What have we learned from the current trials?

Kevin C Abbott, George L Bakris
Medical Clinics of North America 2004, 88 (1): 189-207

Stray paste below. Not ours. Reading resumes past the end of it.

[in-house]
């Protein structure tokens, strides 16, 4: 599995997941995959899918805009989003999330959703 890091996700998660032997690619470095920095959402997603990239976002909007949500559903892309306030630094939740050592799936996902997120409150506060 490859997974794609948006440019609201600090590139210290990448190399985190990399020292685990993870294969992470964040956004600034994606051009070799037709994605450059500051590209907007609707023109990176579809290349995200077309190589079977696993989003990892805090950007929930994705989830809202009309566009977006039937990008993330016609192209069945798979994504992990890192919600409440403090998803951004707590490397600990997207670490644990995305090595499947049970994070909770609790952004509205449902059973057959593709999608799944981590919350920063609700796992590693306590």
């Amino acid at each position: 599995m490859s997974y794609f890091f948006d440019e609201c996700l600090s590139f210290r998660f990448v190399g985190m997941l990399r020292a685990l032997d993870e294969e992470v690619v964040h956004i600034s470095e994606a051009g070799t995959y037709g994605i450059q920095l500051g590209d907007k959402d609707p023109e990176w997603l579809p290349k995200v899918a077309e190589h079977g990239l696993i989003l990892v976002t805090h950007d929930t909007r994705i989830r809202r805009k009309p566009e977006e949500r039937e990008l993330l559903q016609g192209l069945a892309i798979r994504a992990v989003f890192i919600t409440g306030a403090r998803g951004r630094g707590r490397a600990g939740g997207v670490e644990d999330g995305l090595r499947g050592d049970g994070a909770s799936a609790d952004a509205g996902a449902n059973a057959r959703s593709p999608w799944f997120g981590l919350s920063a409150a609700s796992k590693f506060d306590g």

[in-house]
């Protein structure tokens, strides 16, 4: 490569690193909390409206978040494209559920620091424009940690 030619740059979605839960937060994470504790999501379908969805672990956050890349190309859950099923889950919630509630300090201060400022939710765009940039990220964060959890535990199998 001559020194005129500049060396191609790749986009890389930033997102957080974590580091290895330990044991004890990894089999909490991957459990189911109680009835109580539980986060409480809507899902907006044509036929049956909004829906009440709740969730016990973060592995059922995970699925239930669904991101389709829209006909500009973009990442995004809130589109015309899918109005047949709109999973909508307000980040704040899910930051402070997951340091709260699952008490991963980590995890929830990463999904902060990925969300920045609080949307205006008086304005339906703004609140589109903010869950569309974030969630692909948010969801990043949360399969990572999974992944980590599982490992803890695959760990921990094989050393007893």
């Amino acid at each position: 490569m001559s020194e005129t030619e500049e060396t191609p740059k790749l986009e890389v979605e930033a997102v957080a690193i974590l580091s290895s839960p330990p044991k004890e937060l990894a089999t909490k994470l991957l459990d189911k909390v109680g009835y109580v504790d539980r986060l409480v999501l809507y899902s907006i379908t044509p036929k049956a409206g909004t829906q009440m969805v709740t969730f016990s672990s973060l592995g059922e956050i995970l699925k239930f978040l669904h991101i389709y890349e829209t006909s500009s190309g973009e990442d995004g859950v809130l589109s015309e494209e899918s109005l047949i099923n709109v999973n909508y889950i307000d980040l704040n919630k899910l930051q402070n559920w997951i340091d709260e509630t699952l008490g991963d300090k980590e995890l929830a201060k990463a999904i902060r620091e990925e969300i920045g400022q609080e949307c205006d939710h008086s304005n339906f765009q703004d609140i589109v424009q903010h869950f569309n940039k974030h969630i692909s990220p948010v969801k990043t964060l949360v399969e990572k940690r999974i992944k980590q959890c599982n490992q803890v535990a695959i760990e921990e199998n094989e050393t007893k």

Even well-conducted randomized controlled trials can only reduce uncertainty, not eliminate it. The trials presented in this article all have gaps, and like many studies, some raise more questions than answers. A summary of the current trials, however, can be presented as follows. For patients with essential hypertension who are at high risk for cardiovascular disease, the use of diuretic therapy (excluding simultaneous use of ACE or CCB) resulted in outcomes at least equivalent to the use of either ACE or CCB without diuretics. Naturally, the dilemma for clinicians is that these drugs are most often used in combination with thiazide diuretics, as indicated by the RENAAL trial where 80% of ARB were used with diuretics in patients with type II diabetes and known nephropathy. The increased risk of heart failure observed with ACE and CCB in that trial may be relevant only to patients in whom diuretics were not also used. The study does raise important awareness, however, that ACE or CCB use without diuretic therapy is no better than diuretic therapy, and may be associated with higher risk of certain outcomes. A substantial number of patients with essential hypertension might achieve adequate blood pressure control with diuretic monotherapy. If so, that certainly has important implications for the cost of medical care in this country. For African Americans with essential hypertension, ACE may have advantages as a component of therapy in comparison with CCBs or beta-blockers, although diuretics should probably be the cornerstone of therapy for them and supported by the Seventh Joint National Committee. For patients with proteinuric renal disease, whether associated with diabetes or hypertension, it should be considered inappropriate to use DHP CCB as monotherapy in any setting, whether as part of a clinical trial or in clinical practice. These drugs should not be considered as ethical placebo arms in trials, most especially in diabetic nephropathy, nor should they be used without an ACE or ARB in patients with proteinuric renal disease in the absence of documented contraindications or intolerance to ACE, ARB, or non-DHP CCB (which are now considered second-line agents for proteinuric renal disease, and are acceptable placebo or comparison arms in clinical trials). For patients with type I diabetes, ACE remain the cornerstone of therapy. Because of recent RENAAL and IDNT trial results, the greatest benefit for slowing progression of renal disease in type II diabetic nephropathy now belongs to ARBs. In contrast, however, the HOPE trial showed that ACE, specifically ramipril, had the greatest evidence for prevention of cardiovascular outcomes in patients with renal insufficiency, regardless of diabetic status. Cardiovascular outcomes were secondary end points in the RENAAL and IDNT trials, and with the exception of heart failure for losartan, no benefits on cardiovascular outcomes were statistically significant. Progression of renal disease has only been studied in a relatively small cohort of Israeli patients comparing enalapril with nifedipine. These gaps lead to a classic dilemma in medical decision-making. Because evidence has shown that patients with elevated serum creatinine (greater than or equal to 1.4 mg/dL) are just as likely to die from cardiovascular disease as they are to reach end-stage renal disease, which outcome should be the focus for clinicians, or for researchers? Using a strictly evidence-based approach, this question can only be answered by yet another large, long, randomized, controlled trial. Given the similarity of actions between the ARB and ACE, it is likely there is considerable overlap of both benefits and side-effects between the two, although ARB may have a lower incidence of cough and hyperkalemia. The decision of which antihypertensive agents to use will have to be tailored carefully to the needs of the patient and careful consideration of both medical and economic factors. Regardless of the choice between an ACE or ARB, however, post hoc analysis of clinical trials [21,47] and observational data clearly indicate that patients with chronic kidney disease, even if considered mild (ie, serum creatinine greater than or equal to 1.4 mg/dL) are at significantly greater risk of cardiovascular morbidity and mortality compared with those with better kidney function. As stated in a recent review by the authors of the HOPE trial [50], "the frequent practice of withholding ACE [or ARB] in patients with mild renal insufficiency is unwarranted," because not only are these patients precisely those who might benefit most from their use, but safety and tolerability are generally excellent. Based on the results of the AASK trial, the authors add the same for the use of ACE inhibitors in African Americans.

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